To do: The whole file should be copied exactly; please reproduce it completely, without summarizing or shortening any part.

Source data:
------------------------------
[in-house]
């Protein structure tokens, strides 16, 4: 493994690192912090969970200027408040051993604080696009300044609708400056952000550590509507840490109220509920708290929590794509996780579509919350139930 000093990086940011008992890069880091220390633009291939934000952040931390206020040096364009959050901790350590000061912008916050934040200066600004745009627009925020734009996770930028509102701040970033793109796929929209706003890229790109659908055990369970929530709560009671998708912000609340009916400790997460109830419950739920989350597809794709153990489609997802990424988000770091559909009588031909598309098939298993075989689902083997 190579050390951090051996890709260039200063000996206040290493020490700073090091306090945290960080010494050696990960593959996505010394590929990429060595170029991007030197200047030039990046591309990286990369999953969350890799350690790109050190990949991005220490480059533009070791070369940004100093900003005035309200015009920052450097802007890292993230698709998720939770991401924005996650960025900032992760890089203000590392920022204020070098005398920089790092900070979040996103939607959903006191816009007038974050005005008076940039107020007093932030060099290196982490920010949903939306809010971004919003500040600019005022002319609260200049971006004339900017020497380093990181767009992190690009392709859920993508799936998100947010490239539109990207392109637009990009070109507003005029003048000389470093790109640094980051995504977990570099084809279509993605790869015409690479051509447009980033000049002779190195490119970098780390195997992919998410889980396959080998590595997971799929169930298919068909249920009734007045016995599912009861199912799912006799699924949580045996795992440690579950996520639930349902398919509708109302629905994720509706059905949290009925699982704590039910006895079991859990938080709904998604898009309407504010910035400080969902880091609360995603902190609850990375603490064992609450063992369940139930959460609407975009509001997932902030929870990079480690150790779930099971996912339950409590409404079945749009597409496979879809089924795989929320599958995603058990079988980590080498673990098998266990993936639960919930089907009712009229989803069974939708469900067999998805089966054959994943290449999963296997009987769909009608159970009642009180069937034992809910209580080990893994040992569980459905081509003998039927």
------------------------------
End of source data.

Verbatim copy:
[in-house]
């Protein structure tokens, strides 16, 4: 493994690192912090969970200027408040051993604080696009300044609708400056952000550590509507840490109220509920708290929590794509996780579509919350139930 000093990086940011008992890069880091220390633009291939934000952040931390206020040096364009959050901790350590000061912008916050934040200066600004745009627009925020734009996770930028509102701040970033793109796929929209706003890229790109659908055990369970929530709560009671998708912000609340009916400790997460109830419950739920989350597809794709153990489609997802990424988000770091559909009588031909598309098939298993075989689902083997 190579050390951090051996890709260039200063000996206040290493020490700073090091306090945290960080010494050696990960593959996505010394590929990429060595170029991007030197200047030039990046591309990286990369999953969350890799350690790109050190990949991005220490480059533009070791070369940004100093900003005035309200015009920052450097802007890292993230698709998720939770991401924005996650960025900032992760890089203000590392920022204020070098005398920089790092900070979040996103939607959903006191816009007038974050005005008076940039107020007093932030060099290196982490920010949903939306809010971004919003500040600019005022002319609260200049971006004339900017020497380093990181767009992190690009392709859920993508799936998100947010490239539109990207392109637009990009070109507003005029003048000389470093790109640094980051995504977990570099084809279509993605790869015409690479051509447009980033000049002779190195490119970098780390195997992919998410889980396959080998590595997971799929169930298919068909249920009734007045016995599912009861199912799912006799699924949580045996795992440690579950996520639930349902398919509708109302629905994720509706059905949290009925699982704590039910006895079991859990938080709904998604898009309407504010910035400080969902880091609360995603902190609850990375603490064992609450063992369940139930959460609407975009509001997932902030929870990079480690150790779930099971996912339950409590409404079945749009597409496979879809089924795989929320599958995603058990079988980590080498673990098998266990993936639960919930089907009712009229989803069974939708469900067999998805089966054959994943290449999963296997009987769909009608159970009642009180069937034992809910209580080990893994040992569980459905081509003998039927």